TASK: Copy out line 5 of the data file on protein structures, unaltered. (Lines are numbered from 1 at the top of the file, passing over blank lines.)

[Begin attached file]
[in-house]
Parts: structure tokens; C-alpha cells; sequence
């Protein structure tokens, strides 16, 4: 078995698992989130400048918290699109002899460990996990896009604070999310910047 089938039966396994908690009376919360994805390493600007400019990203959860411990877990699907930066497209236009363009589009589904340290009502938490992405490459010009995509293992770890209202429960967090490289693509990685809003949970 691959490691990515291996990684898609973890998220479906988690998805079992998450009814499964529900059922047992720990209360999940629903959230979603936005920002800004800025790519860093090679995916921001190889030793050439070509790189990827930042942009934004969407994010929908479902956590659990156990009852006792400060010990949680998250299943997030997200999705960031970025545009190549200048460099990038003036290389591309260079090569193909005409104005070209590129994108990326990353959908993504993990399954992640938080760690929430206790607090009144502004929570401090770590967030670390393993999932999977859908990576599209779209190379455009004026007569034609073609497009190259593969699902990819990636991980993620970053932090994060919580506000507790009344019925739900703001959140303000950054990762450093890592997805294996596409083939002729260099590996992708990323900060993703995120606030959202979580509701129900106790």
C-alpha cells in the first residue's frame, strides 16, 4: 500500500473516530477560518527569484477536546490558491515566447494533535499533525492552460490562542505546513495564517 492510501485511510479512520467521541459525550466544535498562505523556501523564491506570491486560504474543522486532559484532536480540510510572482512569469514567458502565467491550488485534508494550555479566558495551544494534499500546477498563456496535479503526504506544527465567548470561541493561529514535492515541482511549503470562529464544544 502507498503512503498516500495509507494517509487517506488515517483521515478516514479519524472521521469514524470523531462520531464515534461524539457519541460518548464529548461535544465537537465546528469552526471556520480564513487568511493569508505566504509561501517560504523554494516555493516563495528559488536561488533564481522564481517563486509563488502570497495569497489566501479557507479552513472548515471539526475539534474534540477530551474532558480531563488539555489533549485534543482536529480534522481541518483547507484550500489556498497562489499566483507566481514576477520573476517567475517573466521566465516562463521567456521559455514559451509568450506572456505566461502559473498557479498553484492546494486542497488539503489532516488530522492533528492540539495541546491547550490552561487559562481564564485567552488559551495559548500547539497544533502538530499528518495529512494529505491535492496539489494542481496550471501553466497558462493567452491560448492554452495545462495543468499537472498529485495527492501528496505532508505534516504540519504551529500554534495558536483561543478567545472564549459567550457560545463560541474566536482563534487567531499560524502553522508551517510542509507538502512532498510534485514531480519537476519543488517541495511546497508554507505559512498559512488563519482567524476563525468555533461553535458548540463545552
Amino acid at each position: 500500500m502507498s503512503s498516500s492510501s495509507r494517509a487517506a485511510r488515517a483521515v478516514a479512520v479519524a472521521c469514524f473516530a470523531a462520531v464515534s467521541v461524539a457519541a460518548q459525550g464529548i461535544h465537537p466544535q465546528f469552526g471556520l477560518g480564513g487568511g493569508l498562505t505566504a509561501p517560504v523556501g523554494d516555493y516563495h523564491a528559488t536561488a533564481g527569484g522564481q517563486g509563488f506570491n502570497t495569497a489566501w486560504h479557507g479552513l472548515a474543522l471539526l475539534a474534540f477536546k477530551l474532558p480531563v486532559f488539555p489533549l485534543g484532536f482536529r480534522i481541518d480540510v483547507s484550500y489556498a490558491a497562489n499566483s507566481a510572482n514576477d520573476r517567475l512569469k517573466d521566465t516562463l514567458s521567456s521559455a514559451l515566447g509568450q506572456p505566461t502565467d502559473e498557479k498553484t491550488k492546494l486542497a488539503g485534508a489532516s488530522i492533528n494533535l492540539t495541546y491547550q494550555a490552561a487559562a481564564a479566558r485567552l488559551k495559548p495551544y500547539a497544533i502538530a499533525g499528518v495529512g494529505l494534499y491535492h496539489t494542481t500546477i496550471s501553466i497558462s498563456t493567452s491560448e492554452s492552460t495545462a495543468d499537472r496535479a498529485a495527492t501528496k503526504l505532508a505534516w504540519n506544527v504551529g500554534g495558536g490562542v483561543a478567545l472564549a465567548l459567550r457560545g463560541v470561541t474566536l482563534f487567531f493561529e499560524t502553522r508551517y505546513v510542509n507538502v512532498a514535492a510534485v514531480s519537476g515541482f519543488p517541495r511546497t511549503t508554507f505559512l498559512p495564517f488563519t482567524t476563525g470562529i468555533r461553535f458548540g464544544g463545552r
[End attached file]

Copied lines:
Amino acid at each position: 500500500m502507498s503512503s498516500s492510501s495509507r494517509a487517506a485511510r488515517a483521515v478516514a479512520v479519524a472521521c469514524f473516530a470523531a462520531v464515534s467521541v461524539a457519541a460518548q459525550g464529548i461535544h465537537p466544535q465546528f469552526g471556520l477560518g480564513g487568511g493569508l498562505t505566504a509561501p517560504v523556501g523554494d516555493y516563495h523564491a528559488t536561488a533564481g527569484g522564481q517563486g509563488f506570491n502570497t495569497a489566501w486560504h479557507g479552513l472548515a474543522l471539526l475539534a474534540f477536546k477530551l474532558p480531563v486532559f488539555p489533549l485534543g484532536f482536529r480534522i481541518d480540510v483547507s484550500y489556498a490558491a497562489n499566483s507566481a510572482n514576477d520573476r517567475l512569469k517573466d521566465t516562463l514567458s521567456s521559455a514559451l515566447g509568450q506572456p505566461t502565467d502559473e498557479k498553484t491550488k492546494l486542497a488539503g485534508a489532516s488530522i492533528n494533535l492540539t495541546y491547550q494550555a490552561a487559562a481564564a479566558r485567552l488559551k495559548p495551544y500547539a497544533i502538530a499533525g499528518v495529512g494529505l494534499y491535492h496539489t494542481t500546477i496550471s501553466i497558462s498563456t493567452s491560448e492554452s492552460t495545462a495543468d499537472r496535479a498529485a495527492t501528496k503526504l505532508a505534516w504540519n506544527v504551529g500554534g495558536g490562542v483561543a478567545l472564549a465567548l459567550r457560545g463560541v470561541t474566536l482563534f487567531f493561529e499560524t502553522r508551517y505546513v510542509n507538502v512532498a514535492a510534485v514531480s519537476g515541482f519543488p517541495r511546497t511549503t508554507f505559512l498559512p495564517f488563519t482567524t476563525g470562529i468555533r461553535f458548540g464544544g463545552r